c. Small Importers

Importers of infant swings would need to find an alternate source if their existing supplier does not come into compliance with the proposed standard. Purchasing compliant, higher quality infant swings could increase the cost of the product. Importers could pass on some of these increased costs to consumers. Some importers could respond to the rule by discontinuing the import of infant swings. The impact of this decision could be mitigated by replacing swings with a different infant or toddler product. Deciding to import an alternative infant or toddler product would be a reasonable and realistic way to offset any lost revenue.

Both of the known importers are subsidiaries importing their infant swings from a foreign parent company. Finding an alternative supply source would not be an option for these firms. However, they could respond to the rule by discontinuing the import of their noncompliant infant swings and replacing them with another infant or toddler product. This is more likely to be necessary for the importer supplying infant swings that are not believed to be compliant with the voluntary standard.

d. Costs of Complying With Our Recommended Changes

We are proposing two new requirements, two major modifications, and several testing clarifications to ASTM F 2088-11b.

The proposed electrical and battery requirements would result in low or no costs to small firms. A firm's inability to comply with these requirements would most likely be the result of a defect that would be remedied by replacing the battery or other power source. According to one source in the industry, it is already fairly common for manufacturers to test their products to ensure that the electrical system will not overheat.

The proposed seat deflection test, depending on the swing design, would result in some costs to smaller firms. Swings likely to be affected are those in which a single swing arm supports the seat. In most cases, manufacturers of these types of swings would be able to produce infant swings that comply with the proposed requirement by using stronger materials. It is possible that a few firms may opt to redesign theirproduct, which would be more costly. In either case, only a small number of firms will be affected.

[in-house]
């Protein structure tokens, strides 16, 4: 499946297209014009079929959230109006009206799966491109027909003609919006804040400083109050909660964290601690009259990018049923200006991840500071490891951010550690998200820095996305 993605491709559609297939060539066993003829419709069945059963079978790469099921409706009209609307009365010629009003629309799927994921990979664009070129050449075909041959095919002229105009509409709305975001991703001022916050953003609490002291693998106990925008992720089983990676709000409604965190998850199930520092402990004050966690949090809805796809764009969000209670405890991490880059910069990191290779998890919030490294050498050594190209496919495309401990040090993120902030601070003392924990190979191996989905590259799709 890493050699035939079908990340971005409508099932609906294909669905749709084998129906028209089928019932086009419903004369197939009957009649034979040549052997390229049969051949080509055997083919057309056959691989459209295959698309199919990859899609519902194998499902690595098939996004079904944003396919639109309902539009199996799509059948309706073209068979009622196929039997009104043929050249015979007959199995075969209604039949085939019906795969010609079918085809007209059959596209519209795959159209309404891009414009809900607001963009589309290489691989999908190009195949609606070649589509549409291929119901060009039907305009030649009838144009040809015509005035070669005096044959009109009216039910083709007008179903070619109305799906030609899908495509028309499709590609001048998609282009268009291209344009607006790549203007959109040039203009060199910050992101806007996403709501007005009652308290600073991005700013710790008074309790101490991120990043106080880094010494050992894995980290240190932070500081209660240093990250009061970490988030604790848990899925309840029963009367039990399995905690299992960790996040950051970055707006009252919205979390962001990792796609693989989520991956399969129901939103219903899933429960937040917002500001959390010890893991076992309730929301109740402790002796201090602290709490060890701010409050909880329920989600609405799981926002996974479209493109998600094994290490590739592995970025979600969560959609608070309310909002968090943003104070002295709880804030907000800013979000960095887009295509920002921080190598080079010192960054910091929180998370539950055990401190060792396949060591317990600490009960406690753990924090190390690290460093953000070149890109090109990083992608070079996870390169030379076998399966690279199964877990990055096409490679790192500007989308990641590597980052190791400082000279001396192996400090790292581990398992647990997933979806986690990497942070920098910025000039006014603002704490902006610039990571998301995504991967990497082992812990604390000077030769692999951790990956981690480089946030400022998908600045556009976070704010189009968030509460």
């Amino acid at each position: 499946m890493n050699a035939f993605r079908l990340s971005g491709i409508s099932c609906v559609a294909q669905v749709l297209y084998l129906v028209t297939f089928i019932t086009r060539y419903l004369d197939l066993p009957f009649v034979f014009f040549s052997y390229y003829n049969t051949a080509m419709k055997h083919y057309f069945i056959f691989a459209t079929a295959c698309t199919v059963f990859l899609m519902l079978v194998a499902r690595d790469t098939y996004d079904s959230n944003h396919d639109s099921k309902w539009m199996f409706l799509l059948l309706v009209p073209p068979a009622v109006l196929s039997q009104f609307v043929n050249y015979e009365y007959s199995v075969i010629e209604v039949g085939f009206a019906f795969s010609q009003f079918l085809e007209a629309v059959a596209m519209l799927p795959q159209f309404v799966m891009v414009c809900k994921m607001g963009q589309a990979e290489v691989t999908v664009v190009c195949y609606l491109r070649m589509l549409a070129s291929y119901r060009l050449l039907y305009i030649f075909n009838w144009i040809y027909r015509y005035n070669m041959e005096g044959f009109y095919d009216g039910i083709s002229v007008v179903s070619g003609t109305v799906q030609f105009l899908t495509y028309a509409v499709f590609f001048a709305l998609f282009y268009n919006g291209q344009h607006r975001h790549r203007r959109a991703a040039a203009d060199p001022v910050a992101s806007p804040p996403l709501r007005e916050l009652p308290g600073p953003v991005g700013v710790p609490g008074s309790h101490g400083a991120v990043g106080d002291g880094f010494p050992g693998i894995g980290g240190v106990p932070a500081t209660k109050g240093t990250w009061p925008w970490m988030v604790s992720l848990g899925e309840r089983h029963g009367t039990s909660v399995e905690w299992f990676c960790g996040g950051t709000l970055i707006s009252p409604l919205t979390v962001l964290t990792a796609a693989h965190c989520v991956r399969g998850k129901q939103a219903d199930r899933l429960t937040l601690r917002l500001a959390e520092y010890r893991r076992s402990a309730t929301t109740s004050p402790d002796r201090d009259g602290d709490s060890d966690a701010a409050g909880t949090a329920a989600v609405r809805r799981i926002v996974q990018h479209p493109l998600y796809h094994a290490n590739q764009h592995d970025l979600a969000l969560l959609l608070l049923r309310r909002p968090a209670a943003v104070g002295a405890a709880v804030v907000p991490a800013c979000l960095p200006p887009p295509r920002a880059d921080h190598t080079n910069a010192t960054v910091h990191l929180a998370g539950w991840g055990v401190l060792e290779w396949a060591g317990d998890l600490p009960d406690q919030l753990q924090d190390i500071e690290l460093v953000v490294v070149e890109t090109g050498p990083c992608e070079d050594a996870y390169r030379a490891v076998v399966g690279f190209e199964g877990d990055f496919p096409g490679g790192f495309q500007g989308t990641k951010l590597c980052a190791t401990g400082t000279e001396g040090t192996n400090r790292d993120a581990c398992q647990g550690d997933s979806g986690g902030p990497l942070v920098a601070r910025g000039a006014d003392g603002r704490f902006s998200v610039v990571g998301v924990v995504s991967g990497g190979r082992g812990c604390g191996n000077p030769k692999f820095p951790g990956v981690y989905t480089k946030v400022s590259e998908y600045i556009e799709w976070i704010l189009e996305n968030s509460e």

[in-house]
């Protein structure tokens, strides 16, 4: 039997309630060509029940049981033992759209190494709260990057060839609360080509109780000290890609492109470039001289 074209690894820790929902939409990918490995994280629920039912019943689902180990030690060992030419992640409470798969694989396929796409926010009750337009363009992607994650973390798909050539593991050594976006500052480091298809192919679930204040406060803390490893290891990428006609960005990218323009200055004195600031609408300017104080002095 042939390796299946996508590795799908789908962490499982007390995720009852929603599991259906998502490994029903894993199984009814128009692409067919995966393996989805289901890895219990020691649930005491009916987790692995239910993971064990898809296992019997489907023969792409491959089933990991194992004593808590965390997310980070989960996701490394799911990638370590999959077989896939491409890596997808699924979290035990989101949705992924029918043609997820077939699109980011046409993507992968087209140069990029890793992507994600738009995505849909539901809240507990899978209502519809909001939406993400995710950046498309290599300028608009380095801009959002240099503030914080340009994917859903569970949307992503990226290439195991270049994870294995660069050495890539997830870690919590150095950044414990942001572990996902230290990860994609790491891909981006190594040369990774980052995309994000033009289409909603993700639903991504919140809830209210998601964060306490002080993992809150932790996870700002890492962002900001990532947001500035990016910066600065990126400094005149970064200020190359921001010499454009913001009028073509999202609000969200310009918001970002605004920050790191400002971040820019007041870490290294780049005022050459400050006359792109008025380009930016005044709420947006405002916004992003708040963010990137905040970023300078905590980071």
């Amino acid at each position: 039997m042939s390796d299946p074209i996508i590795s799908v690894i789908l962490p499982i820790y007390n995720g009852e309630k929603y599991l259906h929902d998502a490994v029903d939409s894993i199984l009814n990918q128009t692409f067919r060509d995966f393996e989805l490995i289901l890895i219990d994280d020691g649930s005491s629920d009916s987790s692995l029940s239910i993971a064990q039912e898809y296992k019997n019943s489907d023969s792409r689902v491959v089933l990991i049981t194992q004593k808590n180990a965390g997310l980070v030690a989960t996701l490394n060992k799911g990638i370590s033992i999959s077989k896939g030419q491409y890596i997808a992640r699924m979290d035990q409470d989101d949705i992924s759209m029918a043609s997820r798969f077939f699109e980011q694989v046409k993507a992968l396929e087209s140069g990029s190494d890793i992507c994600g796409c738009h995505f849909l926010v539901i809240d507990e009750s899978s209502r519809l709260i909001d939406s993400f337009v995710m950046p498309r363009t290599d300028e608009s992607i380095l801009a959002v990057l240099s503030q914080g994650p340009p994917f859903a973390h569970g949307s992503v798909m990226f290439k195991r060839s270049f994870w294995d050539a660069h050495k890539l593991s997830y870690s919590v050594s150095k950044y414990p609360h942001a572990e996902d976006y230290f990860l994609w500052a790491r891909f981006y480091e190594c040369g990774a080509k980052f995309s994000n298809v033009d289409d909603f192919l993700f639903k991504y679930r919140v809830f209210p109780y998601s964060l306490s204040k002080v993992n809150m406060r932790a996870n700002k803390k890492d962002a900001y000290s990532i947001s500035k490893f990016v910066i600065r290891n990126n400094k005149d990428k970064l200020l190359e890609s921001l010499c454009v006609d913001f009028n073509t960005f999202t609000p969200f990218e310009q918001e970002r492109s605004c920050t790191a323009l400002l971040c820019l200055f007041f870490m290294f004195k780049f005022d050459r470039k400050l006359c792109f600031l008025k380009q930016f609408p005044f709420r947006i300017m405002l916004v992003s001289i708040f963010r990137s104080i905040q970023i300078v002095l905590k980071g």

The proposed modifications to the dynamic load test, which would increase the number of cycles in the test from 50 to 500, may have an impact on some swing manufacturers but have little or no impact on others. If there are modifications associated with this change, they might be substantial. Some products might only need stronger screws or a better way of attaching swing components. Some swings might require a complete product redesign. Therefore, it is unclear how many products will be affected by modifying this requirement and what the costs will be.

We expect that the proposed modification to the infant mobile requirement would have a significant impact on swing manufacturers whose products require modifications to comply. Not only would these products need to be redesigned, the hard tool used to manufacture the swing component would need to be changed. The hard tool is the mold of the desired infant swing component shape. During the manufacturing process, the component is made by injecting plastic or other material into the tool. Hard tools are usually made by an outside firm, which means that production of the swing would cease until the tool is designed and created. While this will be costly for some firms, it is expected to impact only a small number of firms whose mobiles would not meet the proposed change.

The testing clarifications would not require product modifications. These changes are meant to ensure that testing is consistent and repeatable. There would be no economic impact on small firms as a result of these changes.

4. Alternatives

Under the CPSIA, we must promulgate consumer product safety standards that are substantially the same as the voluntary standards for durable infant or toddler products, or promulgate consumer product safety standards that are more stringent than the voluntary standards, if the Commission determines that more stringent standards would further reduce the risk of injury associated with such products. Adopting the voluntary standard without change is one alternative that could reduce the potential cost to small businesses. However, small firms that are not compliant with the voluntary rule still would incur costs to become compliant with the existing ASTM standard for infant swings, regardless of whether we recommend changes.

A second alternative is to set an effective date longer than 6 months to allow firms additional time to comply with the mandatory standard. More time would give manufacturers an opportunity to make any necessary changes to their product and provide importers time to find an alternative supply source or replace noncompliant swings with an alternative infant or toddler product, if necessary.

5. Conclusion of Initial Regulatory Flexibility Analysis